Fact is, they will still be thermally sensitive, it is in the nature of how a current mirror works. Current mirrors lean heavily on the BJT being used in it's voltage controlled mode as opposed to a current controlled mode (the traditional Ic=ß Ib). As long as the two transistors mirror each other (that includes temperature) then it works very well. A small change in basic operating paremeters causes major instabilities. If the transistors are operating in two different areas of their current curves they won't be very mirrored either.

    A common collector current source is pretty stable, I have verified this experimentally.

    I've never seen your variations, nor heard how well they work. It will be something I will have to research and build.
     
    Last edited: Nov 19, 2011
  13. bountyhunter

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    Many dozens of times, a number of them are working even now (battery chargers with selectable charge current rates). I'ts late now, so I'll just post the design assuming the OP wants the best solution. It has approximatey 500 mV of degeneration so it will compensate for even gross mismatches of VBE and temps with minor variation in current across the LEDs. The emitter resistors may have to be tweaked slightly to hit 25 mA precisely but with LEds, but a slight current variation is not visible.
     
    Last edited: Nov 19, 2011
  14. Wendy

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    Don't think that will work. Where is the bias to turn the base current on for Q1 (the first transistor)?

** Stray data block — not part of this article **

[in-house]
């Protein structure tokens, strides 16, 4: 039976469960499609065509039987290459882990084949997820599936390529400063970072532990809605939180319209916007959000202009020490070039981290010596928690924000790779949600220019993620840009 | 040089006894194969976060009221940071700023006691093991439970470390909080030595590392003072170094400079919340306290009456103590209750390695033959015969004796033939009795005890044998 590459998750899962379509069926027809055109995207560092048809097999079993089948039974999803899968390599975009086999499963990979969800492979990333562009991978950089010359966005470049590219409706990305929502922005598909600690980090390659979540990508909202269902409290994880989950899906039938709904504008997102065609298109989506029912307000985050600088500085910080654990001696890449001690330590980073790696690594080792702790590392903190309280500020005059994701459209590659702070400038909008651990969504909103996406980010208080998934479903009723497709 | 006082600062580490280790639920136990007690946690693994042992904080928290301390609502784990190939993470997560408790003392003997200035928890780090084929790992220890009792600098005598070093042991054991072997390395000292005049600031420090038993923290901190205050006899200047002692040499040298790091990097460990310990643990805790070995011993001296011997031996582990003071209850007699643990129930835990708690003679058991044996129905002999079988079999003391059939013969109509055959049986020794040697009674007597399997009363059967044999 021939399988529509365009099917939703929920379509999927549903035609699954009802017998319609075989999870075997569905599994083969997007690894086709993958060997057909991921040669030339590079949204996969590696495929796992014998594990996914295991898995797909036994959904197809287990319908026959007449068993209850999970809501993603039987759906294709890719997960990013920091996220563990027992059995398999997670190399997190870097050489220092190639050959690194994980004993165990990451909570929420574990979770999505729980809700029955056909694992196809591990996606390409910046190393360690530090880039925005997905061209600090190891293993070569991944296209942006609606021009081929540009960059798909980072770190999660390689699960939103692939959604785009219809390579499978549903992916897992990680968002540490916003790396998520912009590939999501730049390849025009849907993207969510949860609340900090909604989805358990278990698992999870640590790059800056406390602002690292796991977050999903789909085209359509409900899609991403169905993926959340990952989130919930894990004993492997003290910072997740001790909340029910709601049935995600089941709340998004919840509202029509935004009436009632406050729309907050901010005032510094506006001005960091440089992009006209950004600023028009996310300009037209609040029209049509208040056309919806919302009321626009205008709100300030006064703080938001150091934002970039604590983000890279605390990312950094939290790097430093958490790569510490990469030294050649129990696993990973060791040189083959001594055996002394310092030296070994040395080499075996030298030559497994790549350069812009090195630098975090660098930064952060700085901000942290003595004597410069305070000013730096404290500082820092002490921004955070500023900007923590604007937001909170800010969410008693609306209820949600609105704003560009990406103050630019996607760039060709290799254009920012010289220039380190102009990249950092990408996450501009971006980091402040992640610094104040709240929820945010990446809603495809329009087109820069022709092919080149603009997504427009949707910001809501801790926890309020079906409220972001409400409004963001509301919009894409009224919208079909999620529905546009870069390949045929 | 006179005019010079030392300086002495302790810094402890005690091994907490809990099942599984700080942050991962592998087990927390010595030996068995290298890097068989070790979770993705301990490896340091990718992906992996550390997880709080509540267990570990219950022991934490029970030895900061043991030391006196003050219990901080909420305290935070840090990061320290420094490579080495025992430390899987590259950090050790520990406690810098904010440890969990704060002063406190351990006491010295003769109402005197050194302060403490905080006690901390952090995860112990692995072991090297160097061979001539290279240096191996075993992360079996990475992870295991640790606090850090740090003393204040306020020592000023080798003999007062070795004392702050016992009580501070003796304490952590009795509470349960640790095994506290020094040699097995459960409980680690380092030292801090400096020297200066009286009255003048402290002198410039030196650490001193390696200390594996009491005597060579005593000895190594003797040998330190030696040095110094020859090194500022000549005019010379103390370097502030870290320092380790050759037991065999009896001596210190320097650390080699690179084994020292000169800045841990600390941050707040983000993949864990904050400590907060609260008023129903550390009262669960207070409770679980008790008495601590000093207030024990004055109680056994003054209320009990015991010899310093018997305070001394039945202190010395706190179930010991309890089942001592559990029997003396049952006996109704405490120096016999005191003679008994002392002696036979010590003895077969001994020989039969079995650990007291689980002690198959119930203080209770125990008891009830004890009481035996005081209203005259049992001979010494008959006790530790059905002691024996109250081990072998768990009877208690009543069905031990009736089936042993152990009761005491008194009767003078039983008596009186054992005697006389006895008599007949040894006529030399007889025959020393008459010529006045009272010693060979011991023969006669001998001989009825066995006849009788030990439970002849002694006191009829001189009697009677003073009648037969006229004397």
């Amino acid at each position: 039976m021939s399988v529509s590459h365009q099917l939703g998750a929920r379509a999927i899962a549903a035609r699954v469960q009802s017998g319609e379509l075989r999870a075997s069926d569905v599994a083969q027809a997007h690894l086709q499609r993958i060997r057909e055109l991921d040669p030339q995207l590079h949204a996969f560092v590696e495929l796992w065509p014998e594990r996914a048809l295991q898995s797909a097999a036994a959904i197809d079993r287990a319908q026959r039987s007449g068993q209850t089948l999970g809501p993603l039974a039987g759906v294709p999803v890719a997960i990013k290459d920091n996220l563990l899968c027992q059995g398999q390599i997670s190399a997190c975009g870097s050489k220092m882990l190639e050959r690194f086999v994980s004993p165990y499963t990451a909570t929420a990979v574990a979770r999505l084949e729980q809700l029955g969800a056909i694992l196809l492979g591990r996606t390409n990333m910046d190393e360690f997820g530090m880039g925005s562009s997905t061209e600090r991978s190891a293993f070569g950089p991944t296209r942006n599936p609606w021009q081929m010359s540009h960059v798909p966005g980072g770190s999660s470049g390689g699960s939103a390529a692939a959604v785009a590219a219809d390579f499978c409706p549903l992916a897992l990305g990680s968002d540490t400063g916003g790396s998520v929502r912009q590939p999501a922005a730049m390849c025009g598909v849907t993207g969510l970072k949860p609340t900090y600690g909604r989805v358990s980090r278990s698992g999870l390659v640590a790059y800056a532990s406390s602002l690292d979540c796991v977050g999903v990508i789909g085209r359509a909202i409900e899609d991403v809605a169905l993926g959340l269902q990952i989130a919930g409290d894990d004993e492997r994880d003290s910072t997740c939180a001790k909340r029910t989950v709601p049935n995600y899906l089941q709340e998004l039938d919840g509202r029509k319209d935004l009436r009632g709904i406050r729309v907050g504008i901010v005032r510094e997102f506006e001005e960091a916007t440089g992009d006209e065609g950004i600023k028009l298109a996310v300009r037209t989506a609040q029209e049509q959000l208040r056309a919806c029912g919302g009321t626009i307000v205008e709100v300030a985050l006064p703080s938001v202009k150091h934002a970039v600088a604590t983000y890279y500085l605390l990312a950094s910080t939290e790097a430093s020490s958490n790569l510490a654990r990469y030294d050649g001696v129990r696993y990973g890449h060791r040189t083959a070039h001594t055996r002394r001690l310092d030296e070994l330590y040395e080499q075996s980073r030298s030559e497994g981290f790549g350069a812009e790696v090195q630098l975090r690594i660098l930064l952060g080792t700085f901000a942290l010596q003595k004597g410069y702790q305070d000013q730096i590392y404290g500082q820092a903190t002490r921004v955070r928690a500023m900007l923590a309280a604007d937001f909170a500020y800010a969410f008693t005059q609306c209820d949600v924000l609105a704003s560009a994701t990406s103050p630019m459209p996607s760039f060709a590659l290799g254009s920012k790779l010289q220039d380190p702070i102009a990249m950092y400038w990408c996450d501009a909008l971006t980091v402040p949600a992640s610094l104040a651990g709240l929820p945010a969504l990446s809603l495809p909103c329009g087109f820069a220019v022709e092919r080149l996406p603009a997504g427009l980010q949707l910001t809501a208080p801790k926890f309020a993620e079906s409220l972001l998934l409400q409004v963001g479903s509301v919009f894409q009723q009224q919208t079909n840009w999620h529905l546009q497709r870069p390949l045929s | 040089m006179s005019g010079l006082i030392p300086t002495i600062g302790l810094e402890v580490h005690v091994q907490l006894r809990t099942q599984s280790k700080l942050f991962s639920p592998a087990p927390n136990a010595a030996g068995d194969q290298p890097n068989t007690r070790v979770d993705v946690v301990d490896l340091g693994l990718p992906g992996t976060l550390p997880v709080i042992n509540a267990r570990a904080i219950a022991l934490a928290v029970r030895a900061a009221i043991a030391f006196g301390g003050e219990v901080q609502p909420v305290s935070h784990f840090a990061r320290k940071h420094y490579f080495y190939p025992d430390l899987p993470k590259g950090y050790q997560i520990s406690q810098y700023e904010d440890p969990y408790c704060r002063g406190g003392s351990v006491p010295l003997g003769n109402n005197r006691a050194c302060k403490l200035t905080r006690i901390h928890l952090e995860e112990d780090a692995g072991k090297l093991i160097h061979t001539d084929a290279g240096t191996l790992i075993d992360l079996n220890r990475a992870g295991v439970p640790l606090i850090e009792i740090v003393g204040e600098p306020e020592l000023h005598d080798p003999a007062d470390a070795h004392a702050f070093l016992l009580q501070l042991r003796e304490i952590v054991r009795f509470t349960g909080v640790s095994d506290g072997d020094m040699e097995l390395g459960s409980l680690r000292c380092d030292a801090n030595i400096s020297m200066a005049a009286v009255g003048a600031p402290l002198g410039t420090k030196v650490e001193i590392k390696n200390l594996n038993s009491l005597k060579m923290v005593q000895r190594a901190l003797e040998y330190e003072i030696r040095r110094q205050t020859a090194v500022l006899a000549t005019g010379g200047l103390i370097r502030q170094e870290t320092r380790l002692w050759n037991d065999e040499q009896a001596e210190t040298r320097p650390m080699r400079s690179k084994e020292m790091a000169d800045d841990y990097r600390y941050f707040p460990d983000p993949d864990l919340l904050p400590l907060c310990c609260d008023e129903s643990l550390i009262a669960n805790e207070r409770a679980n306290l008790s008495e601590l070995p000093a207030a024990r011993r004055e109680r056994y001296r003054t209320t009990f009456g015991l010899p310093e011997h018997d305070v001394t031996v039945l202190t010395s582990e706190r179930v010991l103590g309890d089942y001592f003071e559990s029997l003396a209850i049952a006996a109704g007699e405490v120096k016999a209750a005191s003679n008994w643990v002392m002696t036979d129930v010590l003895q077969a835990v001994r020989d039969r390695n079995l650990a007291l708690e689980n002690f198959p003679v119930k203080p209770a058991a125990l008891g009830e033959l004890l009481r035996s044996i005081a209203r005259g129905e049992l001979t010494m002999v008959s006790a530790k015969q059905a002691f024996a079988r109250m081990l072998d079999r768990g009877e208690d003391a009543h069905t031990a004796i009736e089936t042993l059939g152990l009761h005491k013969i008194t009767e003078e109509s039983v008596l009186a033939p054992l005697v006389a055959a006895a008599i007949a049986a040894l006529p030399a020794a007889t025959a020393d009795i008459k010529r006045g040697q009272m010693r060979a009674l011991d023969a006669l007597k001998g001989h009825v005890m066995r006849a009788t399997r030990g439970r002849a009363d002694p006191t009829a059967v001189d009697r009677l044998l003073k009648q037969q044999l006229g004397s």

[​IMG]

    All you will have from this is a bunch of dark LEDs, no current. If you short the BC on Q1 it will not be a current mirror, just a fancy diode/resistor circuit with a bunch of emitter followers.

    If you insist I will be glad to build a version with Q1 and Q2, and report the results.
     
    Last edited: Nov 19, 2011
  15. bountyhunter

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    Fixed the typo in the schematic. It's late here. I drew it in five minutes.
     
  16. Wendy

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    Again, that is not a current mirror. I could get identical results by simply substituting Q1 with a conventional diode.

    You have a voltage divider with a transistor wired as a diode. The rest is just voltage followers.

    The basic theory of operation is missing, that being setting a current by precision voltage across the BE junction. Transistors do not usually use that mode, but with a current mirrors they do. It is also why they are unstable with temperature, the transistors being close to identical is critical.

    The circuits drawn using the diodes have one overwhelming difference, they are true constant current sources. You can vary the power supply voltage and the current through the LEDs will not vary.

    [​IMG]

    Plus, the parts count is smaller.

    ***********************

    OK, parts count is not smaller, but it is simpler selection of parts that ends up being a better , more stable design.

    The only reason you would want a constant current source is unstable power supply voltage, otherwise a simple resistor would work as well. The other reason is making a variable current with one control for many LEDs.

    If you would like to pick up a discussion of current mirrors I would be glad to start another thread on the subject.

    ***********************

    After doing a bit of research you were right, and I was wrong, that is a current mirror.

    My statement of replacing the first transistor with a diode is true enough, as is the fact that it is entirely dependent on the power supply, which renders it mostly useless for a LED current source.

    Doing a bit of studying the concept of a current mirror is much looser than I had previously thought. For it to be a true constant current source you need to regulate the voltage of the Q1 side, then the current would be independent of the power supply voltage. The circuit is incomplete without voltage regulation.